Welcome to my A2 media coursework blog. My name is Maisie MacGregor (candidate number 0506), and I will be working in group 4 with Molly Sullivan (candidate number 0816), Ellie Brackpool (candidate number 0100), and Mari Leach (candidate number 0440).

To the right of my blog are labels for my A2 Preliminary task, A2 Research and Planning, A2 Construction and A2 Evaluation, and an archive of each individual post. There is also a live link to the Latymer Media Music Video Blog.

Click here to access Group 4's faceboook page.

Thank you for taking the time to look at my blog.

Music Video

Our Music Video

Digipak Front and Back Cover

Digipak Front and Back Cover
Our digipak front and back cover

Digipak Inside Cover

Digipak Inside Cover
Our digipak inside cover

Click on the image to open our website in a new tab

Click on the image to open our website in a new tab

Tuesday, 9 December 2014

Editing the music video

Using Adobe Premiere Pro, we began editing before we had completed all of our shoots. This made it difficult to edit the shots we had got coherently as much of what we had planned relied on improvised shots in a montage type sequence. However, we used our animatic to help us place shots temporarily into where we had planned.

As we began to place the shots where we had planned, we discovered that the pace of the white scene shots at the start meant that we had to cut out the forest scenes we had planned and so we cancelled the shoot for these. These were not the only shots that we found we had planned too much or too little time for, as we frequently changed the placing and timing of the shots we had when we got new footage or found a clip that went better with the music at a certain point.

We also realised early in the editing process that, following Carol Vernallis's theory of music videos, it would suit our video to cut the shots to the beat of the music. This was not the style we had used to begin with, and so it required us to go back through our edit and make the necessary changes.

After filling most of the timeline with footage, we found that there was a section of the video that was a bit slow and dull to watch. In attempt to make this bit more interesting, we tried out an inverted effect on performance shots of Georgie, fading between normal footage and footage with the colours inverted.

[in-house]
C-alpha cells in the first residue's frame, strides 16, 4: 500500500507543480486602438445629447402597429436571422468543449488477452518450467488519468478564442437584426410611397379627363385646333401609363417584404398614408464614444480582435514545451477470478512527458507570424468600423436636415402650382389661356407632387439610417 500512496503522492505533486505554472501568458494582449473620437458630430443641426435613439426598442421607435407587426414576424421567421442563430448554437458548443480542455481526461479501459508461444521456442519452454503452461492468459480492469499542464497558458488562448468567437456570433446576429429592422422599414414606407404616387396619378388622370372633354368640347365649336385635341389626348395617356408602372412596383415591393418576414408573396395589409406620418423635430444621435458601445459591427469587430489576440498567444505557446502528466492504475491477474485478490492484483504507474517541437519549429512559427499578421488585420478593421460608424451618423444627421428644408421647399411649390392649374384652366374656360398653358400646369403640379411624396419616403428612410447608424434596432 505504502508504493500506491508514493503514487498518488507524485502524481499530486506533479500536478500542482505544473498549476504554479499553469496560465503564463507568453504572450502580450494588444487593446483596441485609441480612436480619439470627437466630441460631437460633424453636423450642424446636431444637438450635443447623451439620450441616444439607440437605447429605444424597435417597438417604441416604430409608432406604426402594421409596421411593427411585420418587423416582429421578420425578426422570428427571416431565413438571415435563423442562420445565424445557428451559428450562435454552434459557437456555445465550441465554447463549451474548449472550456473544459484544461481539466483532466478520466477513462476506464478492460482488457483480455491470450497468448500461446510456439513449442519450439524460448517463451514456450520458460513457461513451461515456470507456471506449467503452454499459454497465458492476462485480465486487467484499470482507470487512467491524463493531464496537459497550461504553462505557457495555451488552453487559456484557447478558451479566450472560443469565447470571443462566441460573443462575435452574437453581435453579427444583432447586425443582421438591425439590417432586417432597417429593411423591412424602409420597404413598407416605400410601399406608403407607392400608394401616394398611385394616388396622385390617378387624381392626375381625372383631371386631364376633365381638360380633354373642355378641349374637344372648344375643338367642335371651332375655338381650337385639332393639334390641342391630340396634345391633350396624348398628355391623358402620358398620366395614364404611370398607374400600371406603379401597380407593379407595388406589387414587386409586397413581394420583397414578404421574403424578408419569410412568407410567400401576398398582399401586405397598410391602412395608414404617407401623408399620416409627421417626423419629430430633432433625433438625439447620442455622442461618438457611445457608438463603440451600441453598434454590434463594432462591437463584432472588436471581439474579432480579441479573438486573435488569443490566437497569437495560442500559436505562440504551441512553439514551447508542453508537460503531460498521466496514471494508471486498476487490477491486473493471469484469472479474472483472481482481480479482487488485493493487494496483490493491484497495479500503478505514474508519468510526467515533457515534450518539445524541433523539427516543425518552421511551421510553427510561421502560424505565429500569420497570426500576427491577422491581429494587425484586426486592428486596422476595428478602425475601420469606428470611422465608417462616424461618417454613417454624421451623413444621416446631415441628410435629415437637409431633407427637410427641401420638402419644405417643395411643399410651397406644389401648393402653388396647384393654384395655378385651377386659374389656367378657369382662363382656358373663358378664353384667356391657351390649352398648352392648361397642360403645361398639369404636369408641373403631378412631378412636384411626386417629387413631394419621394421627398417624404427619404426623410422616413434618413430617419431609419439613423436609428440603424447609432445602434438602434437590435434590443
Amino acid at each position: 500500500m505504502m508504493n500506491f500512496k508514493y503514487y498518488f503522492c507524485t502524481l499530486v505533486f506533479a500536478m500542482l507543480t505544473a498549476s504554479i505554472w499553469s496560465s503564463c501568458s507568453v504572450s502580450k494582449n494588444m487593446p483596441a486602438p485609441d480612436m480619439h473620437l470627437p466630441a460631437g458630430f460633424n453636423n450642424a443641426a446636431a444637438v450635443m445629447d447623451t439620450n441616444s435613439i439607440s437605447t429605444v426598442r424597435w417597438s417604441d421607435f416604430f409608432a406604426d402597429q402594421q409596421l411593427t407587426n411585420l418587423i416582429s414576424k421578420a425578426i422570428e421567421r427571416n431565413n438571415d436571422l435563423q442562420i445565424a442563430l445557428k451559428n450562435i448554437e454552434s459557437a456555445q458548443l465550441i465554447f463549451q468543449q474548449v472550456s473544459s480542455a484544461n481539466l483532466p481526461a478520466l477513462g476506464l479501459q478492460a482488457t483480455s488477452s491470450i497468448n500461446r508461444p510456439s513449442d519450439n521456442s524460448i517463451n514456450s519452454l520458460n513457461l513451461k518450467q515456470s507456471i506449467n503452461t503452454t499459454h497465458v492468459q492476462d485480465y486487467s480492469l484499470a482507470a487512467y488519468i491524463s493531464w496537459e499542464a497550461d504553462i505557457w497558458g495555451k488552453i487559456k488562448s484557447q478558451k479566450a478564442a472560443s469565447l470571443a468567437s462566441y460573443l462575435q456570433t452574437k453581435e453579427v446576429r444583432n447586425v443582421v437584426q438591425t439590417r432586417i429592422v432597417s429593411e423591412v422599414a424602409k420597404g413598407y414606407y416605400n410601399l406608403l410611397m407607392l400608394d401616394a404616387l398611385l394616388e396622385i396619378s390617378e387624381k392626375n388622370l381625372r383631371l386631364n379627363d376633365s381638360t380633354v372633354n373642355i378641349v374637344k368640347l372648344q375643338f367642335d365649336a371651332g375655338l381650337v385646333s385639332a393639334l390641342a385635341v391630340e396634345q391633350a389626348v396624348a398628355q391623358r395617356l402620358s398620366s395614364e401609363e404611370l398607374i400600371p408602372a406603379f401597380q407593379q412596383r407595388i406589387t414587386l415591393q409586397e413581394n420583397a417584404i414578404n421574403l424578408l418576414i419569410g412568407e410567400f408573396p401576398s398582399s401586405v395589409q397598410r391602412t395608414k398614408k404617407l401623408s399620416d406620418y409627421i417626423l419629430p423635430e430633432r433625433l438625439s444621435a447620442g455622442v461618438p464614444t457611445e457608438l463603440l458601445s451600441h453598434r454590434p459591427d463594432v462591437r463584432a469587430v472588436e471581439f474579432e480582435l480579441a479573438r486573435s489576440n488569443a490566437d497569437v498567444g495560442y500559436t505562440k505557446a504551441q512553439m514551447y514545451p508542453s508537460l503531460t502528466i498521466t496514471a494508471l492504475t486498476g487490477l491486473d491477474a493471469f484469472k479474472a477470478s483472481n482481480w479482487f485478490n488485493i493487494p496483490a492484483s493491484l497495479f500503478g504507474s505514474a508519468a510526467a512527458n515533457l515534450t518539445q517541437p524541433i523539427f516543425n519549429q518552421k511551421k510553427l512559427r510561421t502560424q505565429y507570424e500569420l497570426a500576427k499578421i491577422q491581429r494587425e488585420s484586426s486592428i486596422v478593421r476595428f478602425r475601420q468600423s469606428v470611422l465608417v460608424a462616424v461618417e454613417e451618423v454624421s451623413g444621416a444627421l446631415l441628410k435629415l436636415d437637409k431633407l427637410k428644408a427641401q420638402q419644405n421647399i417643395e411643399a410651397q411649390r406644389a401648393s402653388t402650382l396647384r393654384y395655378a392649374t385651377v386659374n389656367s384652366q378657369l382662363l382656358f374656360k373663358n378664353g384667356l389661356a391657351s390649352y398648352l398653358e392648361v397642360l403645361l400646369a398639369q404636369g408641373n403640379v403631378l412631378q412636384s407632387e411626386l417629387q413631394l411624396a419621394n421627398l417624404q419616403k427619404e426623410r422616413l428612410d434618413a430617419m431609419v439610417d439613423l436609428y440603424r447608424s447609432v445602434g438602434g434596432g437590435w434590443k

However, this didn't create the effect as we had hoped for. 
We then tried overlaying two pieces of footage of Georgie's performance which we felt looked better, however after receiving feedback from our teacher who thought that it ruined an otherwise strong performance, we decided to cut it and try out a different effect. In another attempt to liven up this part of the video, we tried fading to black between shots, which looked like this:

However, we felt that this was a bit random and did not fit with the rest of the video.

The next thing we tried was layering footage of the DJs' performance over Georgie's performance. To do this we first had to cut the DJs out of the surroundings in their shots to place them over shots of Georgie without creating unwanted dark lines down the screen where the edge of the shots were. We started by trying to do this in Adobe After Effects, which was extremely time-consuming as we had to cut around the DJs frame by frame. We then realised that we could remove and unwanted sections of the frames using the 'screen' tool on Premiere Pro, and so we tried this as it made it a lot quicker. we then lowered the opacity of the overlayed shots on Premiere Pro to make the shots behind visible through the shots on top. This was the outcome after layering the footage:
We were happy with this effect as we felt it looked more professional than the others and did not look out of place as we used overlayed footage in other places in the video. Therefore, we decided to use this in the section of the video we had been trying to fill.